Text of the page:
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Digital to Analog

• A digital-to-analog converter (DAC) takes a set of binary levels and creates a single analog value. • The simplest DACs are derived from opamp summing circuits with different amplification ratios for different bits.
R1 D3 2R1 D2 4R1 D1 − + Vout R2

• The circuit at right requires a scaled resistor set. For Dn=0 or 1, where 1 is set to VCC, the output will be:

8R1 D0

V CC R 2 D 3 D 2 D 1 D 0 - + ------ + ------ + ------⎞ V out = ----------------- ⎛ -----⎝ R1 1 2 4 8⎠

For VCC=5V, R2=1kΩ , and R1=1.25kΩ the four indiviual resistors for the inputs would be1.25k, 2.5k, 5k and 10kΩ. The nominal step between input values (LSB) is 0.5 V. The maximum Vout = 7.5 V.

LABORATORY ELECTRONICS II

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• The amplifier must be able to drive the full range. • For 16 bits this is a range of over 64000 from the lowest to highest possible value with accuracy and sensitivity appropriate at all scales. • The dynamic range may be insufficient. • For a large number of bits one needs a large range of resistors. LABORATORY ELECTRONICS II 2 of 13 .Output Errors • There are specific types of errors that can arise from a DAC such as a summing junction.

5kΩ+1/9kΩ) = 3. • Scale error If in the 4-bit example the only error was that R2 = 1. the output voltage is 5V*1kΩ/(1/2.65 V.25k.33 V. let the 4-bit example above have input resistors with 10% tolerance. but the errors in the resistors are not large enough to cause one output value to be lower than the preceding one.89 V and 4. • Nonmonotonic behavior For instance. 3.25kΩ+1/4. The steps would all be equal at 0.5V. Full scale would be 7. 7 and 8 now give outputs of 3. 4. the output voltage is 5V*1kΩ/1.25kΩ resistor.11 V are far from equal. • Nonlinear behavior Similar to nonmonotonic errors. an output lower than the one for 7.00 V respectively. LABORATORY ELECTRONICS II 3 of 13 .37k.89 V. An example from above would be to replace the 1. Inputs 6. For a digital input of 8.Scaling Errors • There are also error types associated with DACs with sufficient dynamic range.04 kΩ.37kΩ = 3.56 V and 0.5k and 9k. The steps of 0. Within tolerance it is possible that these resistors are actually 1.8 V instead of 7. 2. For a digital input of 7.52 V.37kΩ resistor with a 1.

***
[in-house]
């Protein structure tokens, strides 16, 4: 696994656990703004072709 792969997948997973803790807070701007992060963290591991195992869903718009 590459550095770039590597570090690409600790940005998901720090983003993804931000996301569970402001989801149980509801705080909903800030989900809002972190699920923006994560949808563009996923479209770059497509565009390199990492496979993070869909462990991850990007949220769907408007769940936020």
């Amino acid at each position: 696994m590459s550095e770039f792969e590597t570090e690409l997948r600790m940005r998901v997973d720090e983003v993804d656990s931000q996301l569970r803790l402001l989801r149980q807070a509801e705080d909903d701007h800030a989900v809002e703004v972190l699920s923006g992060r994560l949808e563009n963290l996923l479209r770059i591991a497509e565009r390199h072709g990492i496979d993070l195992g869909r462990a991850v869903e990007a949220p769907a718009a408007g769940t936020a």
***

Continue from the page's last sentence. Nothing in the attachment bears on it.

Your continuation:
LABORATORY ELECTRONICS II 4 of 13 .R-2R Ladder • The R-2R ladder converts binary bits to scaled currents. Rf − + D3 2R Vref R R R 2R D2 2R D1 2R D0 2R Vout • The equivalent resistance between Vref and ground is R. • Half the current from Vref goes towards D3. since the opamp will hold the non-inverting input to ground as well. regardless of the switches. 1/8 goes towards D1. The op-amp sums the input currents and multiplies them times Rf to get Vout. • Note that only two resistor values are needed. and 1/16 goes towards D0. • An analog switch would be needed to convert binary signals into switch controls. 1/4 goes towards D2.

= IrefR. That means that VE-V. • The op-amp will hold the non-inverting input to ground drawing a current from Iref = Vref/R0. • The voltage at all the emitters will be the same and the R-2R ladder will again cause each transistor in line to draw half the current of the preceding one. LABORATORY ELECTRONICS II 5 of 13 .Current Switch ICs • These chips use the R-2R ladder design directly with transistors to make an analog current proportional to the binary number input. Vref R0 D3 + − R VR R R 2R 2R 2R 2R 2R D2 D1 D0 Iout Note: the line through the bases connects all the bases to the op-amp output. That current flows into the collector of the transistor and the op-amp will hold the base such that IC = Iref.

DAC C R Vout • The capacitor eliminates switching noise and a 100Ω resistor will convert the 1 mA to 100 mV.Analog Current Switches • Consider a DAC with 1mA full scale output. DAC C 100 1k − + 99k Vout • Vout at full scale equals 10V. • Op-amps can also be used to drive the output voltage. LABORATORY ELECTRONICS II 6 of 13 .